Automobile Leases: This benefit allows termination of automobile leases leased for personal or business use by Soldiers and their dependents if the Soldier subsequently receives orders for a permanent change of station (PCS) outside the continental United States or from Alaska or Hawaii to the continental United States or a deployment for a period of 180 days or more. Lease amounts that are unpaid for the period preceding the termination date are paid on a prorated basis. The lessor may not impose an early termination charge.
Telephone Service Contracts: This benefit allows termination of a telephone contract (this includes cellular telephone services) at any time after the date a Soldier receives military orders to relocate or deploy for a period of 90 days or more to a location that does not support the contract. A dependent may terminate a contract if the Service Member is a beneficiary of the contract and could terminate it, if the contract were the Service Members.
Eviction for Nonpayment of Rent: Although the SCRA does not excuse Soldiers from paying rent, it does afford some relief if military service makes payment difficult. Military members and their dependents (in their own right) have some protection from eviction under the Service members' Civil Relief Act (SCRA), Section 301.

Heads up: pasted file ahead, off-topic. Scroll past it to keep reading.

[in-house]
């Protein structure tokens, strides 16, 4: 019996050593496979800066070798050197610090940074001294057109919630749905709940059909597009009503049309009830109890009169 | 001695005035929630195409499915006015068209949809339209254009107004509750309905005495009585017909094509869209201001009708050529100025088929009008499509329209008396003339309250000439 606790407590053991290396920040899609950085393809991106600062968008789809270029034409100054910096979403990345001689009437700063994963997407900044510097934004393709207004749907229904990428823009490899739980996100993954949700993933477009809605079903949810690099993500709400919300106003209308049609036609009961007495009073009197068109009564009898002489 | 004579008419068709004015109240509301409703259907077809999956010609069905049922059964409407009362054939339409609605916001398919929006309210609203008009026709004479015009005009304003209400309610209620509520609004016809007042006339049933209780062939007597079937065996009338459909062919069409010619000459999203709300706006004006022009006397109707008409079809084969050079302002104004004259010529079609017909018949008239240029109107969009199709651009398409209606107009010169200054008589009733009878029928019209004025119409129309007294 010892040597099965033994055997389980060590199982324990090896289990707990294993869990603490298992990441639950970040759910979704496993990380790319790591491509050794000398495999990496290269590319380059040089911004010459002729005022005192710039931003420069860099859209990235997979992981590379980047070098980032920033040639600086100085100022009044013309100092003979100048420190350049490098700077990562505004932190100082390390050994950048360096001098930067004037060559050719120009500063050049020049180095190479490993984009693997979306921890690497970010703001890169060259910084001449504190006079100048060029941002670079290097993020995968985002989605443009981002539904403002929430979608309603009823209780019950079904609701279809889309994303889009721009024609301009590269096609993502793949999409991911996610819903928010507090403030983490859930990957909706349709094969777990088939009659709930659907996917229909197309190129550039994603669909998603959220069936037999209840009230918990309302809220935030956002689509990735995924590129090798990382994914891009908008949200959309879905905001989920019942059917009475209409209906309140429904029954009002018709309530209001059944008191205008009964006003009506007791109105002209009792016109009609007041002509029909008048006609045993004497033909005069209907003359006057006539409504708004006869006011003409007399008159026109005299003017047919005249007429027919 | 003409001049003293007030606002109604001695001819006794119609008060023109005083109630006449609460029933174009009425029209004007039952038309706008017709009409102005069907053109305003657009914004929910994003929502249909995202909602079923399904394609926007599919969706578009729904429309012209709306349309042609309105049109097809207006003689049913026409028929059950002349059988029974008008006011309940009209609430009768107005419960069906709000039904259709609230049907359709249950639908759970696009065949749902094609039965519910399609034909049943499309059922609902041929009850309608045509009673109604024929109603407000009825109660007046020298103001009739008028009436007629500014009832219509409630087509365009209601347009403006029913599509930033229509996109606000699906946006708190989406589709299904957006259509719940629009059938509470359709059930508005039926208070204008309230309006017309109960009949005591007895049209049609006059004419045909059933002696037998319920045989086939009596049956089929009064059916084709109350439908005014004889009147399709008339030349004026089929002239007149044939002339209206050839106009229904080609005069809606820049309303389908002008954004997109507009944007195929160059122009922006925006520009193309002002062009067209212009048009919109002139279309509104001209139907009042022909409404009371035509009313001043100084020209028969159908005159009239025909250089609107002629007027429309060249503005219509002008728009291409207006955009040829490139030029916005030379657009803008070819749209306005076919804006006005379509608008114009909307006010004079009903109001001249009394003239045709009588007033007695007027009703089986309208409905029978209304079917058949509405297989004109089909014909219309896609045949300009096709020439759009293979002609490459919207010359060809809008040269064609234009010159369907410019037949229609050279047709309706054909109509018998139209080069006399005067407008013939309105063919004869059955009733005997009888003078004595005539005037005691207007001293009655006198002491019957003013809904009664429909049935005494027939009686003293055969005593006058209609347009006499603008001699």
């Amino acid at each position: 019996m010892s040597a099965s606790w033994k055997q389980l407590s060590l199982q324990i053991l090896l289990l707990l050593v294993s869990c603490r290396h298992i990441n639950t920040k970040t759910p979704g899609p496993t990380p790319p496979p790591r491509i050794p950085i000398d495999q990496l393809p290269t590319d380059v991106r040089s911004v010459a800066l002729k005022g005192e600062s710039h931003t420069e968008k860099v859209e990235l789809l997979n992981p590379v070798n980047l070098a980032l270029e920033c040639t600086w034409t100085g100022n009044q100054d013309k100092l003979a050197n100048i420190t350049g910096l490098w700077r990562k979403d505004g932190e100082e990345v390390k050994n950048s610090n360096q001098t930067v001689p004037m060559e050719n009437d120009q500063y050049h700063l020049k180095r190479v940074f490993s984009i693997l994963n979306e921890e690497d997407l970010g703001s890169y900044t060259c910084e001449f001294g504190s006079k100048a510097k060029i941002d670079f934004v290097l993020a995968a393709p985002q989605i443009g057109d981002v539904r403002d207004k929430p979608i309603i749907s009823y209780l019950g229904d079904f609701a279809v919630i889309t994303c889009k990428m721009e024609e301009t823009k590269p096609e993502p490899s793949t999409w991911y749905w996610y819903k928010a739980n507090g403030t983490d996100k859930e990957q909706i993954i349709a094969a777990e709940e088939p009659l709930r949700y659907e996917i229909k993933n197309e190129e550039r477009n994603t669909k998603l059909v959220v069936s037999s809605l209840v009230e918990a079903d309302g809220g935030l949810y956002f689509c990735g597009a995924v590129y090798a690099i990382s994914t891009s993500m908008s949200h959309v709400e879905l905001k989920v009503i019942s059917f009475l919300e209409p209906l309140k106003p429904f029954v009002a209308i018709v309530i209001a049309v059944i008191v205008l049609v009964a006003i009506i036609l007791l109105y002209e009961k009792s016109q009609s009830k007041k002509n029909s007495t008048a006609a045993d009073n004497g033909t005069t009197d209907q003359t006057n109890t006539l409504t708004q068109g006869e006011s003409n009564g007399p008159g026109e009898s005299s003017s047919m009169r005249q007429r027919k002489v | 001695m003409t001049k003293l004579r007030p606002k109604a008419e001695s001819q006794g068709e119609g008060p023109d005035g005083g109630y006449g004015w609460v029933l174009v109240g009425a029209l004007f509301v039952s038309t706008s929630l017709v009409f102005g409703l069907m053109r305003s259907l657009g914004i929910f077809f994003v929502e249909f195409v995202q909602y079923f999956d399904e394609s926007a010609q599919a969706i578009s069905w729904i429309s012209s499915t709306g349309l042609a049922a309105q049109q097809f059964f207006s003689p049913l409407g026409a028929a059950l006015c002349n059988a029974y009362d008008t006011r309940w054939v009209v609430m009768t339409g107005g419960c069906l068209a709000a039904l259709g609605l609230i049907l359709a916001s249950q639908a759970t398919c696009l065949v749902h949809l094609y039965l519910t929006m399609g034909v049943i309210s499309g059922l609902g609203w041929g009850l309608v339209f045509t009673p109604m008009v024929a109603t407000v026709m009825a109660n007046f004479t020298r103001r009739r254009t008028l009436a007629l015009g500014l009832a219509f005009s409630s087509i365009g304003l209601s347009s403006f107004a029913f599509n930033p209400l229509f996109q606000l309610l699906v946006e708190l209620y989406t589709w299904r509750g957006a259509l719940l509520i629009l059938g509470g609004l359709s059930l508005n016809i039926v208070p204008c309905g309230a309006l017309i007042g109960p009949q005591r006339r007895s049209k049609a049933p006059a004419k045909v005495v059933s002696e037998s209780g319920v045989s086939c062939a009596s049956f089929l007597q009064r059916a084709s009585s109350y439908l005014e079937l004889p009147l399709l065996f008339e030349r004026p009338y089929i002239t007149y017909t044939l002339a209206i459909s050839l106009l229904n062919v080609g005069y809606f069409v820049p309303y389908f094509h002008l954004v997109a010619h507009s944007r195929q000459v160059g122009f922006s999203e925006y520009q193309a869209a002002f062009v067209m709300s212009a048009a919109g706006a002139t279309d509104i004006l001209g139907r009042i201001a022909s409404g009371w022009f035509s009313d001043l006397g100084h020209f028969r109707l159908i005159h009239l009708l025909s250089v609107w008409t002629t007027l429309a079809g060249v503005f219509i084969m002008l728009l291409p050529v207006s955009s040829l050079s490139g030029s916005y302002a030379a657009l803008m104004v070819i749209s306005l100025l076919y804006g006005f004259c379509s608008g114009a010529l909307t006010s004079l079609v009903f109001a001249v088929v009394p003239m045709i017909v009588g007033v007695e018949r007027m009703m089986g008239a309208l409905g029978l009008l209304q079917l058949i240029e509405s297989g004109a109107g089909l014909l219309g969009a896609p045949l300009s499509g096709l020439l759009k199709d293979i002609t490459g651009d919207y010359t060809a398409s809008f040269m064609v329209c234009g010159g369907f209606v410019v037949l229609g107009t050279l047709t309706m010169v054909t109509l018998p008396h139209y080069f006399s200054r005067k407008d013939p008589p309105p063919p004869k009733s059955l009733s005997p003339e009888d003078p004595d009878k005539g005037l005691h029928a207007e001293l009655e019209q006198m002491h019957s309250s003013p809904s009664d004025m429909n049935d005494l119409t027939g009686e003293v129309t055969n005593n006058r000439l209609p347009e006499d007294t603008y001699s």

Default Judgment Protection: If a default judgment is entered against a Soldier during his or her active duty service or within 60 days thereafter, the SCRA allows the Soldier to reopen that default judgment and set it aside if certain conditions are met.
Life Insurance Protection: The SCRA permits the Soldier to request deferment of certain commercial life insurance premiums and other payments for the period of military service and two years thereafter.
Enforcement of Storage Liens: A Service member with property or effects subject to a lien, including liens for storage, repair or cleaning of property, is protected from foreclosure or enforcement of the lien during the period of military service plus three months unless a court finds that the Service member's ability to meet the obligation is not materially affected by military service. Sec. 307 (50 U.S.C. app. § 537).